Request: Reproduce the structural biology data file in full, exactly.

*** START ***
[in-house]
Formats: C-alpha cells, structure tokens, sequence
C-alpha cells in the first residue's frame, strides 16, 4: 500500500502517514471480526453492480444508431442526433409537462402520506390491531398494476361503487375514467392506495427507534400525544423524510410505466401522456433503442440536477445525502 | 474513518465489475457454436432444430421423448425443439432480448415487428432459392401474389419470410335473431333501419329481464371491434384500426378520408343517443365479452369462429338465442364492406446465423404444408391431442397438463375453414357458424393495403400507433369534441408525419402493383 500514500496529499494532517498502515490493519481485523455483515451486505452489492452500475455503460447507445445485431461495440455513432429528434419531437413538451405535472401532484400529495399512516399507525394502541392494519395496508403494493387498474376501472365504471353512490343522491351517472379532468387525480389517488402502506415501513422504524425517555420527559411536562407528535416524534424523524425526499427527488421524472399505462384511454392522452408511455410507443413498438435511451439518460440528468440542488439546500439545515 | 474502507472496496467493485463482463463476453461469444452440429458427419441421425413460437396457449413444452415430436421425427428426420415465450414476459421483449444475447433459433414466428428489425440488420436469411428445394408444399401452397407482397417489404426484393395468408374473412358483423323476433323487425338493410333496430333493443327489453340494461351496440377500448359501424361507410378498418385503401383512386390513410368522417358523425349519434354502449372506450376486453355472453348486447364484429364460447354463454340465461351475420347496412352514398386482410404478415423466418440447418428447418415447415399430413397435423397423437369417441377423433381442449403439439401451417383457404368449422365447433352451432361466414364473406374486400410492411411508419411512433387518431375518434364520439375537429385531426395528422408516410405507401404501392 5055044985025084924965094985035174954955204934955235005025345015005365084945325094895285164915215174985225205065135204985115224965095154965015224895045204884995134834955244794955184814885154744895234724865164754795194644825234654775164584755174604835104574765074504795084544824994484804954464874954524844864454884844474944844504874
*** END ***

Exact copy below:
[in-house]
Formats: C-alpha cells, structure tokens, sequence
C-alpha cells in the first residue's frame, strides 16, 4: 500500500502517514471480526453492480444508431442526433409537462402520506390491531398494476361503487375514467392506495427507534400525544423524510410505466401522456433503442440536477445525502 | 474513518465489475457454436432444430421423448425443439432480448415487428432459392401474389419470410335473431333501419329481464371491434384500426378520408343517443365479452369462429338465442364492406446465423404444408391431442397438463375453414357458424393495403400507433369534441408525419402493383 500514500496529499494532517498502515490493519481485523455483515451486505452489492452500475455503460447507445445485431461495440455513432429528434419531437413538451405535472401532484400529495399512516399507525394502541392494519395496508403494493387498474376501472365504471353512490343522491351517472379532468387525480389517488402502506415501513422504524425517555420527559411536562407528535416524534424523524425526499427527488421524472399505462384511454392522452408511455410507443413498438435511451439518460440528468440542488439546500439545515 | 474502507472496496467493485463482463463476453461469444452440429458427419441421425413460437396457449413444452415430436421425427428426420415465450414476459421483449444475447433459433414466428428489425440488420436469411428445394408444399401452397407482397417489404426484393395468408374473412358483423323476433323487425338493410333496430333493443327489453340494461351496440377500448359501424361507410378498418385503401383512386390513410368522417358523425349519434354502449372506450376486453355472453348486447364484429364460447354463454340465461351475420347496412352514398386482410404478415423466418440447418428447418415447415399430413397435423397423437369417441377423433381442449403439439401451417383457404368449422365447433352451432361466414364473406374486400410492411411508419411512433387518431375518434364520439375537429385531426395528422408516410405507401404501392 5055044985025084924965094985035174954955204934955235005025345015005365084945325094895285164915215174985225205065135204985115224965095154965015224895045204884995134834955244794955184814885154744895234724865164754795194644825234654775164584755174604835104574765074504795084544824994484804954464874954524844864454884844474944844504874